Dollar for Dollar Matching Vs. Partial Matching
More terms that you need to know. Luckily, these are pretty straightforward as long as you keep them straight in your head. We'll start with Dollar for Dollar matching because it's simple and just about what it sounds like. Dollar for Dollar matching is when an employer is willing to match 100% of each dollar you contribute to your 401(k). Like all matching contributions, Dollar for Dollar has a cut-off point, which could be determined by a dollar amount or a salary percentage depending on your employer's policies.
Next is Partial Matching, which is an employer matching a percentage of what you contribute to your 401(k). With Partial Matching, your employer will typically match 50% of your contributions up to a portion of your salary. For example, if you contributed $1,000 and your salary was $30,000, and your employer matched 50% up to 3% of your salary, your employer would match your contribution at $500 up to $900.
With Dollar for Dollar or partial matching, your employer might set the overall limit on contributions as a percentage of your salary. As an individual employee, you're also limited to contributing$19,500 to your personal 401(k). However, this doesn't count towards employer contributions. According to Ellevest, "there is a limit for employee and employer contributions combined: Either 100% of your salary or $57,000 ($63,500 if you're over 50), whichever comes first."
Do All Employers Match 401(k) Contributions?
No, unfortunately, all employers do not match 401(k) contributions. In fact, not all employers even have 401(k) plans available at all. However, there's sort of a strange twilight zone between employers matching and employers not even having a 401(k) option. That twilight zone is called non-matching contributions. Non-matching contributions are essentially when an employer contributes to your 401(k) or a profit sharing account when an incentive or goal is met. This non-matching contribution is totally independent of an employee contribution. For example, if you worked for me and I gave you a non-matching contribution of $4,000 or 10% of your $40,000 salary because our business exceeded our profit goals, You would be required to contribute $0. However, you could absolutely still contribute up to $19,500 to your 401(k) account if you wanted to.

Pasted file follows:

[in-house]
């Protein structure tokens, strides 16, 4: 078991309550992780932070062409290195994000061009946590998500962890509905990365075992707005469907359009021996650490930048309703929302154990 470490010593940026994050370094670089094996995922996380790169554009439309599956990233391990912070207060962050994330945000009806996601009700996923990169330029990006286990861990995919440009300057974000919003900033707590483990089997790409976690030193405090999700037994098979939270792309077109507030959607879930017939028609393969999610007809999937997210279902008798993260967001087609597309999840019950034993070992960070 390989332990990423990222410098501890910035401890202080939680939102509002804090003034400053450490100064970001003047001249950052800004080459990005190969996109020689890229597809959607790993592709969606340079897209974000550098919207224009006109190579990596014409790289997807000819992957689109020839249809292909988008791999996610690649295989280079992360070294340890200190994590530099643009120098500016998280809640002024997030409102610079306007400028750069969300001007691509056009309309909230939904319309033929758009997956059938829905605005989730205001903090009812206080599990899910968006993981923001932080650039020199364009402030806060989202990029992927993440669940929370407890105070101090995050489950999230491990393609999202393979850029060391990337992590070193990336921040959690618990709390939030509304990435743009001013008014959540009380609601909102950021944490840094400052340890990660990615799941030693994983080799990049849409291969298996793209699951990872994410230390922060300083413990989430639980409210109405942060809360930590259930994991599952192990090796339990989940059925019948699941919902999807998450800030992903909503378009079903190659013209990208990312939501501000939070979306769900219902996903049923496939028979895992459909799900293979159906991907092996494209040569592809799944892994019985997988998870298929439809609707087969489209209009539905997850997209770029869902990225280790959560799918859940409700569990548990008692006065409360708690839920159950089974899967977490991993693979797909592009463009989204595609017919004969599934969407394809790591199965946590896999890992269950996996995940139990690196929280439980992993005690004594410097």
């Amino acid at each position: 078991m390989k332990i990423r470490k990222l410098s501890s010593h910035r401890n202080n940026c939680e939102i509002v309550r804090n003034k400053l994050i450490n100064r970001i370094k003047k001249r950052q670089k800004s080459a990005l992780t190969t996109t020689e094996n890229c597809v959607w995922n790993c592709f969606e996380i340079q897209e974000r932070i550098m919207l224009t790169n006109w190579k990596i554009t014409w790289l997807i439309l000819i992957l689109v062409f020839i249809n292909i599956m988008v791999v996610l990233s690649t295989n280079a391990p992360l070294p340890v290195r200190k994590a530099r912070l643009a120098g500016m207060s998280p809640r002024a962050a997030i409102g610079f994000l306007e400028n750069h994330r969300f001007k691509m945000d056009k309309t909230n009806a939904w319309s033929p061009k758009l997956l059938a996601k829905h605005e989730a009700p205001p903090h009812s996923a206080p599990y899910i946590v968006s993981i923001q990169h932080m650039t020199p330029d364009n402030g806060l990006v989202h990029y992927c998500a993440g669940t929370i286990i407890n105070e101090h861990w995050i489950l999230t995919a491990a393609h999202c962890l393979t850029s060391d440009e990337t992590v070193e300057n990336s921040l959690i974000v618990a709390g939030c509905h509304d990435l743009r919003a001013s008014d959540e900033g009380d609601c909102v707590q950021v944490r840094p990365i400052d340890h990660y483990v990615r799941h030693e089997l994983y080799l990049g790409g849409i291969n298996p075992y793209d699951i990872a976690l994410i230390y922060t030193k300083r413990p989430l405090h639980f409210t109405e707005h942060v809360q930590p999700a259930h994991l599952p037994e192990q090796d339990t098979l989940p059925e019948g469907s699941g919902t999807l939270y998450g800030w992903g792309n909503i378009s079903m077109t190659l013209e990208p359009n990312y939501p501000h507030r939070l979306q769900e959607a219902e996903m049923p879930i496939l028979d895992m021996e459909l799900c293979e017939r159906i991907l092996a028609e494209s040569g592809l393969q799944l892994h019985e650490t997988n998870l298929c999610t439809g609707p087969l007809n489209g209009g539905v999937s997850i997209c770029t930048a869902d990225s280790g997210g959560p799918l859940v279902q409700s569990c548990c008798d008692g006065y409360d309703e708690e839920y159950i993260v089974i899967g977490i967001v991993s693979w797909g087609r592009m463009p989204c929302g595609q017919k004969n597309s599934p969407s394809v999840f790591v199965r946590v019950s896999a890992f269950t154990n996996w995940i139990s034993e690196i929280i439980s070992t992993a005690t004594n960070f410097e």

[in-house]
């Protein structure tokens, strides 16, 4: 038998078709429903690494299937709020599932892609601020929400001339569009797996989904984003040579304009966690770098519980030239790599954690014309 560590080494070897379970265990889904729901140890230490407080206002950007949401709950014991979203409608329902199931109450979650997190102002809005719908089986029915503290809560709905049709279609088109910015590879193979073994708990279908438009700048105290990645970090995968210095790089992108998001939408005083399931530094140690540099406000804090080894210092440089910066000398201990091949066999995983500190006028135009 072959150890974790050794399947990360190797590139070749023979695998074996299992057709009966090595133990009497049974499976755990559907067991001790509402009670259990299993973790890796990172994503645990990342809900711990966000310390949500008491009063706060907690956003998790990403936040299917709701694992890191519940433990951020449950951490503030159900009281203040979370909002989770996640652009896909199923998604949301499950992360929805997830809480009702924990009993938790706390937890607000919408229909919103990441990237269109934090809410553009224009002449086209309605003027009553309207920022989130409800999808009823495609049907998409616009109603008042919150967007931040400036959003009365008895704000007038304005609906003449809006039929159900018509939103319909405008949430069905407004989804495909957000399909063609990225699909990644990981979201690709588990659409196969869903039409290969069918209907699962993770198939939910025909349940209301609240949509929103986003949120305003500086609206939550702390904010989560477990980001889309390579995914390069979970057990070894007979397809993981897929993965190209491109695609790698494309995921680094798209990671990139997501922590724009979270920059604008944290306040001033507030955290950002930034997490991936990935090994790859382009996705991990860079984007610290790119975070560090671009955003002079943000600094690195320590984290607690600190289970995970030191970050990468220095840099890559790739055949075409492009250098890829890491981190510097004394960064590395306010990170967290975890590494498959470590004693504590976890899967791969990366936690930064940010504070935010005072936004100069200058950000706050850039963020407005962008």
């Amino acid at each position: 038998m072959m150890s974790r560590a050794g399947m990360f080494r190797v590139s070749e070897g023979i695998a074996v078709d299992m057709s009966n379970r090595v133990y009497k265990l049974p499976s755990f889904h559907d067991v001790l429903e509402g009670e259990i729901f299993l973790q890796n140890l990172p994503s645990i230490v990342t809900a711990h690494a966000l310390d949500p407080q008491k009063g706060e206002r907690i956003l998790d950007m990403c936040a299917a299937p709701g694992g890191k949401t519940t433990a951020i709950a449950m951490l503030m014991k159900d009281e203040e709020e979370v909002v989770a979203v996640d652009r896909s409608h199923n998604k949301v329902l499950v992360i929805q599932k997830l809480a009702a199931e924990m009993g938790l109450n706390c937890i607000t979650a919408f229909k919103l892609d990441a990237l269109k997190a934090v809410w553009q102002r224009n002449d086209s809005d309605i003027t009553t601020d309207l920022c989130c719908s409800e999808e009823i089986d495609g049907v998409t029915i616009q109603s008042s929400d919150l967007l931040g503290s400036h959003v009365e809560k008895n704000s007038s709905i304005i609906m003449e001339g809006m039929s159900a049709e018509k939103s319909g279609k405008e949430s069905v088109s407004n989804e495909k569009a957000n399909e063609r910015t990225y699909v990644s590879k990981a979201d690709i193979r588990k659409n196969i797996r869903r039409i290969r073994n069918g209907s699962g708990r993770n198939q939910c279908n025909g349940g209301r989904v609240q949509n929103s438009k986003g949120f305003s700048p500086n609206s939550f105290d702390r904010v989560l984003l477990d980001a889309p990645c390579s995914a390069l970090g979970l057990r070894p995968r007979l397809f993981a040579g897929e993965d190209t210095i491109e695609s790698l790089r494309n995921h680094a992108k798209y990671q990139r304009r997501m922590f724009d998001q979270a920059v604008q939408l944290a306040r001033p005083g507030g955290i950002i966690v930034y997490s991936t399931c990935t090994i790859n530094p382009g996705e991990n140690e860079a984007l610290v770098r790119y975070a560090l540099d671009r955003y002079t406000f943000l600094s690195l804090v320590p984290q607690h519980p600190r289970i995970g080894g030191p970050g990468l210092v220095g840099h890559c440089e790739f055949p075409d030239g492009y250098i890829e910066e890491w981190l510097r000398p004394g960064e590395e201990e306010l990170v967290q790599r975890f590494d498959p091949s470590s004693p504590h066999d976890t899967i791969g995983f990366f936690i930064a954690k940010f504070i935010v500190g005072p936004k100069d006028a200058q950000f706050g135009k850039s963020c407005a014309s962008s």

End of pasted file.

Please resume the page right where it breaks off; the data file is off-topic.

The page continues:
Employers who make non-matching contributions to employee 401(k)'s also set contribution limits in the form of percentages or dollar amounts (or both). A contribution cap may be set at 10% of an employee's salary or a specific dollar amount, like $10,000 (for example).
401(k) Vesting Schedules
Vesting schedules are one of the more essential terms that you should understand if you have an employer-matching 401(k) contributions. This is because a vesting schedule determines how much of your employer's contribution you're entitled to before you're fully vested. Being vested in this sense essentially means that you've been with your company for a certain amount of time. Larger employers will typically vest an employee after a few years, while smaller companies (who are on stricter budgets) will not fully vest an employee for up to five or six years.
Some employers require you to become fully vested before you're entitled to any of your employer's contributions. In contrast, others operate on a schedule that releases a percentage of your employer's contribution to your own after time-marked increments. For example, you could have an employer set aside money to match your 401(k) contributions but not release that money until you're fully vested after 3 years. Differently, you could have an employer that released 25% of their contribution to your 401(k) each year for four years, after which you no longer have to wait for their contributions.
Something important to keep in mind with vested schedules is that while your employer is holding on to their contribution towards your 401(k), the money that you contribute is wholly yours when paid in. So, if you're not going to be vested for three years, have a dollar-for-dollar match, and donate $1,000 each year, you'll have $3,000 in your 401(k). After three years, your employer will release their match of $3,000, which will give you a total of $6,000 (your $3,000 plus their $3,000).